Let the children learn at school

BaHee and Gloria were best friends. These two gibbons shared a habitat at the Roger Williams Zoo in Rhode Island. When Gloria started exhibiting Parkinson-like symptoms, she had to be euthanized. Bahee, once a zoo favorite (his claim to fame was giving visitors a crazy grin and a “jail high five” through the enclosure’s windows), became withdrawn, baring his teeth at visitors and alternately pacing or simply lying apathetically on the ground.

Zoochosis, or psychological distress in animals in captivity, is all-too common. When animals, especially those who congregate in packs or tribes in the wild, are isolated, what we see is manic fur licking, pacing, biting, and self-mutilation. Polar bears will swim endless figure-eights. Gorillas will chew their feet. Eagles will compulsively pluck their own feathers.

I’m watching my daughter’s leg and thinking about Bahee. Since being forced into captivity last March, my teenage daughter, already painfully shy, has withdrawn into herself even more. She doesn’t want to discuss the paralyzing anxiety that has become her constant bedfellow, but her psychogenic tremor gives it away. Before quarantine, her leg would shake only before a big test or when she was about to deliver a cross in her mock trial group.

When she is overly stressed, her brain interprets her anxiousness as a fight-or-flight signal. So she unknowingly prepares to escape from danger by priming her muscles to run, which leads to a trembling or twitching leg.

If you met my daughter today, you would probably notice a couple of things. You would notice that she is unfailingly polite and incredibly shy. You would also probably wonder what was wrong with her leg. Because it hasn’t stopped trembling since last summer.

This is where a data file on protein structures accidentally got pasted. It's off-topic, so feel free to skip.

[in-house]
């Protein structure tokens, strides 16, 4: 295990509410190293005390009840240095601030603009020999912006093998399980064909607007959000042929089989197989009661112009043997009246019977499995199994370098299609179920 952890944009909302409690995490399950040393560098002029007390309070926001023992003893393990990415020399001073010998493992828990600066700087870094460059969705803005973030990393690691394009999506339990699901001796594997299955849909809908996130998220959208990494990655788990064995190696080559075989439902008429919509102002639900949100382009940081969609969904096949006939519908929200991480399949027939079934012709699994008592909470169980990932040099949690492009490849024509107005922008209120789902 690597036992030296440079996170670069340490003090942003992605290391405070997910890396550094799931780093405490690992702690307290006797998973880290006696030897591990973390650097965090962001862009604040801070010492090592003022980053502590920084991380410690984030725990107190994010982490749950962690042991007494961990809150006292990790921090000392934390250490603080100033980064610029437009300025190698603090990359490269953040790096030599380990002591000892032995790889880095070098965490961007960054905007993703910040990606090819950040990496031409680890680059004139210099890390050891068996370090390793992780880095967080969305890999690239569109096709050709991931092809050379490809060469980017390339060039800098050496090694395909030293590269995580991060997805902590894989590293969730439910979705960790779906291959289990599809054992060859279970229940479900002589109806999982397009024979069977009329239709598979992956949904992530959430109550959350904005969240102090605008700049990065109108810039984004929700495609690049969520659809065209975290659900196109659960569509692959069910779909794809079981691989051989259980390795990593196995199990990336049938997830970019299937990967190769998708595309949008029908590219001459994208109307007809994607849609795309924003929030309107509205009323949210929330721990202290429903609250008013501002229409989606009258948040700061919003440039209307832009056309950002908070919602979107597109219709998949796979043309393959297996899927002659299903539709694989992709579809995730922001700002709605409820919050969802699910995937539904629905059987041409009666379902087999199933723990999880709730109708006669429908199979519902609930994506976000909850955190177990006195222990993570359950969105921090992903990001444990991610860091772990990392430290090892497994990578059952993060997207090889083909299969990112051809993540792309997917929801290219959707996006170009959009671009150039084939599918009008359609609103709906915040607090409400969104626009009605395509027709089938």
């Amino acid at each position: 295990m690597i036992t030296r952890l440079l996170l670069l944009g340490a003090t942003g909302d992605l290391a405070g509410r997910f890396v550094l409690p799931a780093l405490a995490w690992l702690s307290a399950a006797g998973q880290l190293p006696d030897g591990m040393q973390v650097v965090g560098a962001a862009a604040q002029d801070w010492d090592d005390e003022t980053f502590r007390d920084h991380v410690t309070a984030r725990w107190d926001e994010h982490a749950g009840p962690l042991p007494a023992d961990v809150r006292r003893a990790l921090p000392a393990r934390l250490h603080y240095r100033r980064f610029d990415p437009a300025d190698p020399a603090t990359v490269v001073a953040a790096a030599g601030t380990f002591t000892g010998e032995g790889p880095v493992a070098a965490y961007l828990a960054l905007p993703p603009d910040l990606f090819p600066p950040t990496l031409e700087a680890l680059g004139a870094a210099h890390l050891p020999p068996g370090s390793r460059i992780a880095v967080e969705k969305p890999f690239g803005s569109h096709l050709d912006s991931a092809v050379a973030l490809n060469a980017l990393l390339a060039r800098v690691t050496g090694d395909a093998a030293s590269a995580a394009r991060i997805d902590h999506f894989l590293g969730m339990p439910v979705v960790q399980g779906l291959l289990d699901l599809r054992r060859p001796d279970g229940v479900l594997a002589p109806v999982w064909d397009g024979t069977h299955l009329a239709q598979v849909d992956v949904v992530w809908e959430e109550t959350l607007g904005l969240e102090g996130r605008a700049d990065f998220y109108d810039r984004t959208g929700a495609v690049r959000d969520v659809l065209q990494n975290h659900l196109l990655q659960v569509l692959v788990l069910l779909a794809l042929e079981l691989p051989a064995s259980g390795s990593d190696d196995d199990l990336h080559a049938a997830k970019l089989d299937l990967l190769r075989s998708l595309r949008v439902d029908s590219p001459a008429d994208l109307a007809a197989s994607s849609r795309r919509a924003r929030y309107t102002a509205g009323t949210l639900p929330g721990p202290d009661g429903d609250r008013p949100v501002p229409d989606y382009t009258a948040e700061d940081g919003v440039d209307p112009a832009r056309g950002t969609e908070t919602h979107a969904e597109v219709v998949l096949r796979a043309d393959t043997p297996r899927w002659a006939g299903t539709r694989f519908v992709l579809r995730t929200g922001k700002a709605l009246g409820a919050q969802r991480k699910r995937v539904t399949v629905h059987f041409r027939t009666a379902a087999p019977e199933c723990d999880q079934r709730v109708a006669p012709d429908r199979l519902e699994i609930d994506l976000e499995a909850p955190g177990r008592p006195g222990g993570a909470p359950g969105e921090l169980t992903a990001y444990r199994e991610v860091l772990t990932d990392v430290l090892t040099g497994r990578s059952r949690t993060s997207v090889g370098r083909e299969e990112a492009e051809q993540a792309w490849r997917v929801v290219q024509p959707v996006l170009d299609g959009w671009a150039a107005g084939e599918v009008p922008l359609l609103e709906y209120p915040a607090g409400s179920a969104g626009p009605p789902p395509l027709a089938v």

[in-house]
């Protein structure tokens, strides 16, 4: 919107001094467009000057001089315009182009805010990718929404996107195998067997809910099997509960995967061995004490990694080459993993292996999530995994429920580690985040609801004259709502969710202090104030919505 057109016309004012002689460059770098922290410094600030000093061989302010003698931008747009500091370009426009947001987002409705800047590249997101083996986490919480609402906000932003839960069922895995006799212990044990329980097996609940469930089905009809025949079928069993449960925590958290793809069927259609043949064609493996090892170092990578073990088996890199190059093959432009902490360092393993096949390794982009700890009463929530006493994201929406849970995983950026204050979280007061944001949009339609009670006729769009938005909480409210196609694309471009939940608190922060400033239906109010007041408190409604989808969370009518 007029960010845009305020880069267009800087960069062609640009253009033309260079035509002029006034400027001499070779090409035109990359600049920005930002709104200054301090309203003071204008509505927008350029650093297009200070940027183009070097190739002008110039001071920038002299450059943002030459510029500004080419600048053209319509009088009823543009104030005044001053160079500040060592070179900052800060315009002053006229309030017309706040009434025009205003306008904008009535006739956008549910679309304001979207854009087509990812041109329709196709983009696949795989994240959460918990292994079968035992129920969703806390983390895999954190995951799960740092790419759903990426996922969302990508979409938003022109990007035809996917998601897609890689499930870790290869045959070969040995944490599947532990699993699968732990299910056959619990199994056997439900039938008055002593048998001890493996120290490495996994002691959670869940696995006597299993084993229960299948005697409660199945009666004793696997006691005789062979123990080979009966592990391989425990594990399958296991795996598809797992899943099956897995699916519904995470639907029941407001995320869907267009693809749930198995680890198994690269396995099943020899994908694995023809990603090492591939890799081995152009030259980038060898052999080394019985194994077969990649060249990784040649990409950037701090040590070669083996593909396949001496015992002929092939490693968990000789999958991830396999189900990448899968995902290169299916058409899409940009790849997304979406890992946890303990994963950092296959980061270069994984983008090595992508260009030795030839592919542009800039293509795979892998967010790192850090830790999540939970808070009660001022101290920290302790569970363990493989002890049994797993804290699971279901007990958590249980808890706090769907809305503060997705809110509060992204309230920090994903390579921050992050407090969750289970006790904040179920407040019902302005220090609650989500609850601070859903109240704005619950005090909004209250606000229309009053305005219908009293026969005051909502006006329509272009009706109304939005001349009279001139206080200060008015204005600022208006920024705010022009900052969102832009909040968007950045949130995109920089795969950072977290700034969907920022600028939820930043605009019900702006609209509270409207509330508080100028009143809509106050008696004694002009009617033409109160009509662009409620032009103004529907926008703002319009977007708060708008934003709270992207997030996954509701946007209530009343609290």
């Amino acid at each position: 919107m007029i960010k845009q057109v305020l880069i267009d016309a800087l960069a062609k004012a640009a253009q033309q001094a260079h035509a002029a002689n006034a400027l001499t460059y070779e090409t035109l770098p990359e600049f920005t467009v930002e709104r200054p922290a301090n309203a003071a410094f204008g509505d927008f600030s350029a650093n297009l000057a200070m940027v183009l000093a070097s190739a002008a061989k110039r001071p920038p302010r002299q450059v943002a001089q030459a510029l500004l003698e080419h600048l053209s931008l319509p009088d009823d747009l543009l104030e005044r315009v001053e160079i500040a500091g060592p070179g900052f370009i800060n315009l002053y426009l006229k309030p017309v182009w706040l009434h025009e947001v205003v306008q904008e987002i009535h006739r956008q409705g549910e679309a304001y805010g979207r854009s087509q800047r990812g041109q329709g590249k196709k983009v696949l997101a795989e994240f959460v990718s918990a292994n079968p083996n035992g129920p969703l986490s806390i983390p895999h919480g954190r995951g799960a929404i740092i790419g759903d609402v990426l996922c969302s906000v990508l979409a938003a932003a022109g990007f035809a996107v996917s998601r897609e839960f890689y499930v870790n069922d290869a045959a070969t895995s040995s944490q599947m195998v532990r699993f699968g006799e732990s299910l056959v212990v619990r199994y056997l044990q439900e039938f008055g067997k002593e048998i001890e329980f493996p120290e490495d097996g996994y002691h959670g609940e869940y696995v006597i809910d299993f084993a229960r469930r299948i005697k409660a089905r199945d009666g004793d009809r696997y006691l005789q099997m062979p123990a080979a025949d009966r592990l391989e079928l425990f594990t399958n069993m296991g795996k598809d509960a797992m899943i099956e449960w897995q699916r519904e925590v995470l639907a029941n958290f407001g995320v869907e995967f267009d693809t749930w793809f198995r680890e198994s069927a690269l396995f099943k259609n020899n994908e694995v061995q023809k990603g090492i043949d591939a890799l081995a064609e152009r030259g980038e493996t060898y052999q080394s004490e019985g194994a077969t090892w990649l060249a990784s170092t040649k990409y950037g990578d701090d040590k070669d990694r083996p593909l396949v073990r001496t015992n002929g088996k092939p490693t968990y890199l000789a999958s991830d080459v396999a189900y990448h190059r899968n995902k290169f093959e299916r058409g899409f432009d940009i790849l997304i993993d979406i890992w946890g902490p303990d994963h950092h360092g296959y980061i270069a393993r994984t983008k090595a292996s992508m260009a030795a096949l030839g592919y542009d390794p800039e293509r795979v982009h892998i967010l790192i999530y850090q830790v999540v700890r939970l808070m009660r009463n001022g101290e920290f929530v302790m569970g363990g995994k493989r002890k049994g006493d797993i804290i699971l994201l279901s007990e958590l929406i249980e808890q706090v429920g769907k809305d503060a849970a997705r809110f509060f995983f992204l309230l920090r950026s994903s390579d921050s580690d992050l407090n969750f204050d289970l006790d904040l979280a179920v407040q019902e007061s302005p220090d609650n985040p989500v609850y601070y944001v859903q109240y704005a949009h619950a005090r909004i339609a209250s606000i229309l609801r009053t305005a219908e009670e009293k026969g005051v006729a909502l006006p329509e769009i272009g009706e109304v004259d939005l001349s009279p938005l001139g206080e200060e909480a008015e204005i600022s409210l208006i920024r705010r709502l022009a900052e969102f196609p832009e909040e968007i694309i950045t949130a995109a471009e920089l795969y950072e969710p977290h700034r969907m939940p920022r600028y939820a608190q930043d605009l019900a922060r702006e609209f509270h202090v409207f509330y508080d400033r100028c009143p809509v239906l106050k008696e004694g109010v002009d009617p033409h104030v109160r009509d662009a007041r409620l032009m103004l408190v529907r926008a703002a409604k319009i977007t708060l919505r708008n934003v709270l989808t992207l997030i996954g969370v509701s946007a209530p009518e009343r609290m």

She’s certainly not alone in feeling stressed. According to the Centers for Disease Control and Prevention, from March to October of 2020, the proportion of emergency room visits related to mental health rose dramatically for school-aged children and teenagers (compared to the same time period for 2019).

Suicide ideation in youngsters is up all over the country. In Forth Worth, Texas, 37 students were admitted to the hospital following suicide attempts last September, the highest total of any month since suicide tracking began there. A surge of 18 suicides in the last nine months forced a school district in Clark County, Nevada, to return to in-person school. That terrifying number reflects only the actual deaths, and not the suicide attempts.

It’s the same story everywhere. My friend who works at the University of Kentucky Children’s Hospital told me that she recently saw a 9-year-old on a suicide hold. Take a beat and let that sink in. A local 9-year-old was so depressed she ingested toxic chemicals so that she might fall asleep and never awaken.

I was an early supporter of remote learning. As a former educator, I empathized with the fears of teaching staff. Some staff members live with their own aging parents. Many are in the over-60 age demographic or have underlying medical conditions that would make covid a truly life-threatening disease.

I watched my own daughter grow more anxious every day, but leaned into the idea that she is resilient. That I would give her the tools to manage her anxiety. That she was lucky because she had the security of three meals a day, a safe and supportive family life, and reliable WiFi. I believed that home was the safest place for her.

I no longer believe that, and neither does the CDC. Just like Bahee, our children require socialization to be healthy and happy. Last week, the CDC stated that schools were the safest place for our children. CDC Director Dr. Robert Redfield said, “There’s extensive data that we’ve gathered over the last two to three months to confirm that K-12 schools can operate with face-to-face learning and they can do it safely and they can do it responsibly.” He hinted that current data shows coronavirus cases attributed to exposure in schools have been low.

It’s past time for all of our children to be back in the school building. Student athletes have been allowed to play. Staff have had an opportunity to get at least the first vaccination shot. State-wide cases for COVID are down. And our school district has had almost a year to develop a workable hybrid policy to keep students and staff safe.

Let’s not wait until one of our students kills herself or himself to make a decision about in-person learning. Let’s not wait until the end of February to make a decision about in-person learning. This is a plea to call an emergency school board meeting and get our children back into the building next week.